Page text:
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November 1, 1965

Chemotherapy for Liver Cancer by Protracted Ambulatory Infusion

Author Affiliations

From the Department of Cancer Research, Lahey Clinic Foundation, Boston.

JAMA. 1965;194(5):481-486. doi:10.1001/jama.1965.03090180005001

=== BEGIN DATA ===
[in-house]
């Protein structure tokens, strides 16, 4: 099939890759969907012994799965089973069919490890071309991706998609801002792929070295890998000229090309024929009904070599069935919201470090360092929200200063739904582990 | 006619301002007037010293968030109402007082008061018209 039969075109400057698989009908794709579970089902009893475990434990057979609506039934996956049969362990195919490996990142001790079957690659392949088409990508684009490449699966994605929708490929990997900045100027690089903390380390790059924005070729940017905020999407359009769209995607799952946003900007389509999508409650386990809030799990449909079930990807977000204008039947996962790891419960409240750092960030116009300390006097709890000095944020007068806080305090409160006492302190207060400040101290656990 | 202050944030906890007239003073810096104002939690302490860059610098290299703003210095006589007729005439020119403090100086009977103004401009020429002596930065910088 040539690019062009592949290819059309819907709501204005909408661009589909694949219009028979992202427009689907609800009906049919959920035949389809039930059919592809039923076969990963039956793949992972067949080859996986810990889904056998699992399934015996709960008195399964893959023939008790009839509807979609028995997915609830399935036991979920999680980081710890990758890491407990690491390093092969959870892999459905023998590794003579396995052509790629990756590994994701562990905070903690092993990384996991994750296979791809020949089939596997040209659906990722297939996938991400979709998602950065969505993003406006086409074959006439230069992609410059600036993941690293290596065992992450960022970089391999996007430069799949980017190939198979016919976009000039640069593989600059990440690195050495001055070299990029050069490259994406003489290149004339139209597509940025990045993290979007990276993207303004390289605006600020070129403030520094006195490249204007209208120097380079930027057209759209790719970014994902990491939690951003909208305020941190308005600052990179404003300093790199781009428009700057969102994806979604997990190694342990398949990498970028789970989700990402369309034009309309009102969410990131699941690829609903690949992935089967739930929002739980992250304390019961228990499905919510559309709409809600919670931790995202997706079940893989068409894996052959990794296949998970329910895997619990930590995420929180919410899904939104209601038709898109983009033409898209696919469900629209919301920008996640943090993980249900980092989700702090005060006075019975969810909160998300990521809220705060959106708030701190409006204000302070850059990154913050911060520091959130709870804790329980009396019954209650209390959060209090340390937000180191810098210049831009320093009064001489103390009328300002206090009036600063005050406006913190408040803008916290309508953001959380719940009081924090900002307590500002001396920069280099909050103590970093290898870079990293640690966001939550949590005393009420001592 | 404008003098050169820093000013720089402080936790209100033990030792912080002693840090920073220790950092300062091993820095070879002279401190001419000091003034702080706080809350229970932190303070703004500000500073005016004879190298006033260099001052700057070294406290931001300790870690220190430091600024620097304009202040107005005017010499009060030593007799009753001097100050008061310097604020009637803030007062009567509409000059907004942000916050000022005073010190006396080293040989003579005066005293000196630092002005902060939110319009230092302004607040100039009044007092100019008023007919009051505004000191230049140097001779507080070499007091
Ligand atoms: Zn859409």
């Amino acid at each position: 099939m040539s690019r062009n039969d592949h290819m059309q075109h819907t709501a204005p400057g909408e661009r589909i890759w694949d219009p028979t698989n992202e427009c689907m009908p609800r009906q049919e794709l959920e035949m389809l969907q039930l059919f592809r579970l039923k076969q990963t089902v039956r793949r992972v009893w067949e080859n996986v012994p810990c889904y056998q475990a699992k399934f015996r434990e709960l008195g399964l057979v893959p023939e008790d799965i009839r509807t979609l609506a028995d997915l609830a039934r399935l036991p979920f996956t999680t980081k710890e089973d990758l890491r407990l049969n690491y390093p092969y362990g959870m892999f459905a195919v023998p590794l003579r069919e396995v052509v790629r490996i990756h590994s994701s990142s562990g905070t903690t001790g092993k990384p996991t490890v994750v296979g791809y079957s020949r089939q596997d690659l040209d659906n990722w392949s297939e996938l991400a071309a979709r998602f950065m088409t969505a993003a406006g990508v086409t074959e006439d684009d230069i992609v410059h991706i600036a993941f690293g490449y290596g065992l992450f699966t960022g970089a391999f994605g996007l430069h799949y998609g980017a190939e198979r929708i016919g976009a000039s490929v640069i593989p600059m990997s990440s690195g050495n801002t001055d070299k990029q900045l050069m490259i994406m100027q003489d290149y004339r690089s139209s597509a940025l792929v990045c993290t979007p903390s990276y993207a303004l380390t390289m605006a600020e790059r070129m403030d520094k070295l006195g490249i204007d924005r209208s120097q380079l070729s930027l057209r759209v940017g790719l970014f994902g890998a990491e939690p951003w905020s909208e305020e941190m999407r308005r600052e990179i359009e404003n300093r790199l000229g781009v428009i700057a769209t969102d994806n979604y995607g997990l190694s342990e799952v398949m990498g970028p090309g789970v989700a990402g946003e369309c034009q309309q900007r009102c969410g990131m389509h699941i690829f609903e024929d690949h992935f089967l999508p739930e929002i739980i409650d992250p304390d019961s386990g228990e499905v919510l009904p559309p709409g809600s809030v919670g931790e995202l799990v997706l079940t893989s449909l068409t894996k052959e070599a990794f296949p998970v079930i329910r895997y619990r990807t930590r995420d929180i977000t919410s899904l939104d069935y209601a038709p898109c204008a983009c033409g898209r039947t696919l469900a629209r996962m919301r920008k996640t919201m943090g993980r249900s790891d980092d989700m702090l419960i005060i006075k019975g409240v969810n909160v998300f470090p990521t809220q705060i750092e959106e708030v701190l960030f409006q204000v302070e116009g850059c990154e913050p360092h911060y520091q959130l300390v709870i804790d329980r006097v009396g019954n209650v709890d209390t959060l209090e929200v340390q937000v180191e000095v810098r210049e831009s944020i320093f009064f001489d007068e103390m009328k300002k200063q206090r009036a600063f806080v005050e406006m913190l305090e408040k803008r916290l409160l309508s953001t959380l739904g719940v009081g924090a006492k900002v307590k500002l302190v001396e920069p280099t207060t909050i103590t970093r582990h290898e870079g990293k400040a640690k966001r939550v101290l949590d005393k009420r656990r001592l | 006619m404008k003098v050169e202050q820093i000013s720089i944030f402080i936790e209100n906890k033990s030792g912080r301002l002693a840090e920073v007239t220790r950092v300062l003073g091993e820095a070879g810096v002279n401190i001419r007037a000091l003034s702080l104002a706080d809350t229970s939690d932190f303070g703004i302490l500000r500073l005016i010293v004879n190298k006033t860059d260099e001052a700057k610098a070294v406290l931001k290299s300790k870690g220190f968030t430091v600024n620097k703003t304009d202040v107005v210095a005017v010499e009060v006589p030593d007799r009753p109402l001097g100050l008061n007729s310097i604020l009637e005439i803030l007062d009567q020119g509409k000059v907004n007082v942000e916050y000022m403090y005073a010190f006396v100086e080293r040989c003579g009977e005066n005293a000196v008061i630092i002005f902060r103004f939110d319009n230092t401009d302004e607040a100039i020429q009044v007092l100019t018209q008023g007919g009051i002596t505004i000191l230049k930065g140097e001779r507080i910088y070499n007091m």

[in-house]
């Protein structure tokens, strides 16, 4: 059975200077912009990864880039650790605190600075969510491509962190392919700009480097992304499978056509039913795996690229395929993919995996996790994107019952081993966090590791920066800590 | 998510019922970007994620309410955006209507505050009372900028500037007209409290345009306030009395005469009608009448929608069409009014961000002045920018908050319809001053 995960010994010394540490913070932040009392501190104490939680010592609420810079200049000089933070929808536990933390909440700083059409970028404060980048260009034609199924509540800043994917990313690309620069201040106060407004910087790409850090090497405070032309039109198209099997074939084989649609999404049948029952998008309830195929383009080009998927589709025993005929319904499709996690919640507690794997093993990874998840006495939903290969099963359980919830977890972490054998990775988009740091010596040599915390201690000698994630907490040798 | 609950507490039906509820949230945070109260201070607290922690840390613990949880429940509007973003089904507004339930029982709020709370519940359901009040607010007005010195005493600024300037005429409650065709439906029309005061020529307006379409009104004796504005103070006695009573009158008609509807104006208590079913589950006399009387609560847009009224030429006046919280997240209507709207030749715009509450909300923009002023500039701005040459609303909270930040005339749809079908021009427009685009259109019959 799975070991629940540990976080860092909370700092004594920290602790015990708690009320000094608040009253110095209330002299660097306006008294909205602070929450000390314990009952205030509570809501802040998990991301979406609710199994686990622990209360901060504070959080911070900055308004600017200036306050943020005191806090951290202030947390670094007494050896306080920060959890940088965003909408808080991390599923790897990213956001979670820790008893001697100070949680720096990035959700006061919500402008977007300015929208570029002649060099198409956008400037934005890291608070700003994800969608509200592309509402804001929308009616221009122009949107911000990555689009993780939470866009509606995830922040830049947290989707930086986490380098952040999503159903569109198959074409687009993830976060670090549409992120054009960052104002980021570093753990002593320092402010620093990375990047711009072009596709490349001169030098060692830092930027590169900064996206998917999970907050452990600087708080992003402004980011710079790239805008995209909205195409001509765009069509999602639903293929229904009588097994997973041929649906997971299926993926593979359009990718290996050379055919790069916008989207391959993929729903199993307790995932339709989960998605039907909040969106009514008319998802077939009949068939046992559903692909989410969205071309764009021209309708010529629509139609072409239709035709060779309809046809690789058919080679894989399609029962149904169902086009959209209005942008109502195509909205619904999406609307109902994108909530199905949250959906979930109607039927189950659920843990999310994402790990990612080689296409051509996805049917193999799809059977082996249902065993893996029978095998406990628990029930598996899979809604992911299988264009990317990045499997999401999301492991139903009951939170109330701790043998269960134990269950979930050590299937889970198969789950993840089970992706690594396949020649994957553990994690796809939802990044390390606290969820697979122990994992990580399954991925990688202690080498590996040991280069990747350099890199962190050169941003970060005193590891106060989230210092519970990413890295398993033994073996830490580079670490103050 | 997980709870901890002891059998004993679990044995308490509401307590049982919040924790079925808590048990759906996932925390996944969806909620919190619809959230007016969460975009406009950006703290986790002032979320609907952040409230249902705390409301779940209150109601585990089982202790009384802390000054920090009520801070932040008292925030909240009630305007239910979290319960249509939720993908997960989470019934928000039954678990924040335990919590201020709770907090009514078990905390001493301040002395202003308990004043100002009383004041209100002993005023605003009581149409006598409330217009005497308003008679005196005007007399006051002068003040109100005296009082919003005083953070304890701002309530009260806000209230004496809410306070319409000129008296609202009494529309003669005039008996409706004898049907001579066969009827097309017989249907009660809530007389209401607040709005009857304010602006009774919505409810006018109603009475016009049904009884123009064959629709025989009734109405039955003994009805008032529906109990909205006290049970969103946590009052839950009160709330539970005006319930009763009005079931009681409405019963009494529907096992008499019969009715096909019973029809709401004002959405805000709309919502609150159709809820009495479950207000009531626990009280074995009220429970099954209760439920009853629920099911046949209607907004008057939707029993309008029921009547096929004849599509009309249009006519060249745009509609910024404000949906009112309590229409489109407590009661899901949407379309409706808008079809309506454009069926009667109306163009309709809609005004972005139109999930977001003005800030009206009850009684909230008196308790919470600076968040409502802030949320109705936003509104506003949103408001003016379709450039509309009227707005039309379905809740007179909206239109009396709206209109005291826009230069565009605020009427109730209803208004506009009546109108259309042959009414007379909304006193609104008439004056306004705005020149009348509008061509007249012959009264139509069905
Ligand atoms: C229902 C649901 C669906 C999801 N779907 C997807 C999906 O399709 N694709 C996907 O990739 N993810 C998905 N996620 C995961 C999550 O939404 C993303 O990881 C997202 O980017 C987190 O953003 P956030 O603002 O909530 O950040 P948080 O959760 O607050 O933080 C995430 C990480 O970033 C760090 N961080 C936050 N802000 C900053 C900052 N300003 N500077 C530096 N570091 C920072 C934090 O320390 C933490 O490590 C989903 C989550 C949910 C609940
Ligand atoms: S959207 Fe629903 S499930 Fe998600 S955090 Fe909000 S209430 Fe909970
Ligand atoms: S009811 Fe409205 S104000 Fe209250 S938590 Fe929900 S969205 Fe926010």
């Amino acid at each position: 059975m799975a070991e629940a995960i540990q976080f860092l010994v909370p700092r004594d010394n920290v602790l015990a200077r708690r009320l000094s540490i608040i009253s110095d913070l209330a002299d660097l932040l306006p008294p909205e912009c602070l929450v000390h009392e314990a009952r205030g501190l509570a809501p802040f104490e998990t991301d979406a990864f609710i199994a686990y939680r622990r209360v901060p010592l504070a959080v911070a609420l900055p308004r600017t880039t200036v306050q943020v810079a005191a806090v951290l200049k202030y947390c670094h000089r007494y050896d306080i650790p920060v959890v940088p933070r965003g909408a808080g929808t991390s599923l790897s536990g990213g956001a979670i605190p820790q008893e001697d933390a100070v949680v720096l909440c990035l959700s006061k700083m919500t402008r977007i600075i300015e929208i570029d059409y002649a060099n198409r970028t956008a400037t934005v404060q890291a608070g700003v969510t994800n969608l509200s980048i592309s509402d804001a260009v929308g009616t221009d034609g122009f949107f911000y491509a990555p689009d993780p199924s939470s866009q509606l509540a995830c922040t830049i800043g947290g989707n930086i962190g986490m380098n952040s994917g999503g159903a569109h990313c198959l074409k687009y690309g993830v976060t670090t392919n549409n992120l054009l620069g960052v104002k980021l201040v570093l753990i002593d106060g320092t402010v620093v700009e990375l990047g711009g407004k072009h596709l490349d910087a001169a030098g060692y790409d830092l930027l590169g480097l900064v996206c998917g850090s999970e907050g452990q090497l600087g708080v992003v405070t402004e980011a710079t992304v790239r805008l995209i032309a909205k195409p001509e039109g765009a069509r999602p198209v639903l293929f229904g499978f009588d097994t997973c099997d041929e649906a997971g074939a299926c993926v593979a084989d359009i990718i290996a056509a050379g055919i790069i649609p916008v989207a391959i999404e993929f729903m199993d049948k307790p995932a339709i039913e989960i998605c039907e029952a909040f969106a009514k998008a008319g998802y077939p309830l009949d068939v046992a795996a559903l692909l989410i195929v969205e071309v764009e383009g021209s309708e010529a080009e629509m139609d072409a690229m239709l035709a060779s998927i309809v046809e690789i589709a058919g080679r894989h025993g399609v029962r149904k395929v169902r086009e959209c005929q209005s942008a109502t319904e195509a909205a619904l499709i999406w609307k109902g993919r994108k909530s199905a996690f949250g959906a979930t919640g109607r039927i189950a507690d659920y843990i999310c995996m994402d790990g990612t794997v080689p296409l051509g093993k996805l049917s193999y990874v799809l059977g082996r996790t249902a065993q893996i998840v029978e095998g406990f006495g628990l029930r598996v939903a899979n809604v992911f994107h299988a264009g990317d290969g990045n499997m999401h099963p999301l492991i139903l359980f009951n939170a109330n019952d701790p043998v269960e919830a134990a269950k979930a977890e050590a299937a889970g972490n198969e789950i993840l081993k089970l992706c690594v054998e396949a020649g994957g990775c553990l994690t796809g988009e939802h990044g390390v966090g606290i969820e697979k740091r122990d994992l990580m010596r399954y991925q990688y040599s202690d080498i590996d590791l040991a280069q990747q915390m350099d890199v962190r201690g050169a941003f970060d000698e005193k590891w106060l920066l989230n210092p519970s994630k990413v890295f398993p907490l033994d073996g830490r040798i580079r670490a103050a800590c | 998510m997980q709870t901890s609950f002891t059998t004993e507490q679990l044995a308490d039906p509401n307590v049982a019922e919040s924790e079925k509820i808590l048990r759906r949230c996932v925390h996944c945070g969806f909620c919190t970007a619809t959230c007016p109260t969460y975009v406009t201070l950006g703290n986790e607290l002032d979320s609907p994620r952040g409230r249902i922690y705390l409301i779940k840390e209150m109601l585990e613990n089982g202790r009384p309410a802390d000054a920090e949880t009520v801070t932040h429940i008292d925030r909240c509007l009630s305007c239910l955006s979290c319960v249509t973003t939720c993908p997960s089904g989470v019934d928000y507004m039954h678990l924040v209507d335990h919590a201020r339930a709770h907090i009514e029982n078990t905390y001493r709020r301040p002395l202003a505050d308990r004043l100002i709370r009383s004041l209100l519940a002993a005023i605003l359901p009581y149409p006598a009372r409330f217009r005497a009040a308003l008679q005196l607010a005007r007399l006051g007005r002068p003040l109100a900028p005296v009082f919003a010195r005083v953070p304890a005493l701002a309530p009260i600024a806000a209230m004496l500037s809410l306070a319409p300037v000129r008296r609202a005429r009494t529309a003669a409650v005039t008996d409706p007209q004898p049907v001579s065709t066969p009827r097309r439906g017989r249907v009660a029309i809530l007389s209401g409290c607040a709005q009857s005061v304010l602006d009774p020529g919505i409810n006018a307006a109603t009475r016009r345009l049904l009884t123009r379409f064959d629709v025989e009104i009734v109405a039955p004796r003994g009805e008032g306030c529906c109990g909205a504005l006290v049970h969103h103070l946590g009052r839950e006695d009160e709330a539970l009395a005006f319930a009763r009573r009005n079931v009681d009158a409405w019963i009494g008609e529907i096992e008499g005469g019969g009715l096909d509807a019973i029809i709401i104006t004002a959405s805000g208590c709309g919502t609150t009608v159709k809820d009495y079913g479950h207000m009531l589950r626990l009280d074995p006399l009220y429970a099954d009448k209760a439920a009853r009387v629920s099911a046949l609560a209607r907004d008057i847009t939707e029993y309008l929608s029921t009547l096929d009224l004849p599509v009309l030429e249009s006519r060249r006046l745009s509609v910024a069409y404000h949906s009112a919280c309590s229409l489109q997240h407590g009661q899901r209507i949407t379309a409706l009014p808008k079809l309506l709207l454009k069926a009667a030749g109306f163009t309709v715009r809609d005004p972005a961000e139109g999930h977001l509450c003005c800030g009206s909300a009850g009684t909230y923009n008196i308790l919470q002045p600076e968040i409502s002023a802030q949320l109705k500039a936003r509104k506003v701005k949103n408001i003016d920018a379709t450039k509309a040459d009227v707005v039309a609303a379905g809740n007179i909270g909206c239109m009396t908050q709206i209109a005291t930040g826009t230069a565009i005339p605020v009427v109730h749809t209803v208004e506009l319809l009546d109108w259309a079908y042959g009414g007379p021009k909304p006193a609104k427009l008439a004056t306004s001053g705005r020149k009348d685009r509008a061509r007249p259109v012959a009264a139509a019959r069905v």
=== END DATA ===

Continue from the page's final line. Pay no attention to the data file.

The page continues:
A method of treatment for cancer of the liver (primary and secondary) and the biliary tract, which consists of the protracted infusion of anticancer drugs through a plastic catheter inserted directly into the hepatic artery, was investigated. Long-term infusion was conducted for periods of weeks to months. A portable infusion apparatus was developed to permit ambulatory outpatient infusion treatment, rendering long-term infusion more practical. Eighty-one patients with neoplasms of the liver were accepted for treatment and 73 patients achieved an adequate trial of therapy. Objective response was noted in 43 patients. Survival was prolonged in patients with advanced metastatic liver cancer from primary tumors of the colorectum. Average survival was increased from the expected survival of 2.1 months to 9.4 months in this latter group. It was concluded that protracted hepatic artery infusion is of significant practical value in the management of patients with cancer of the liver.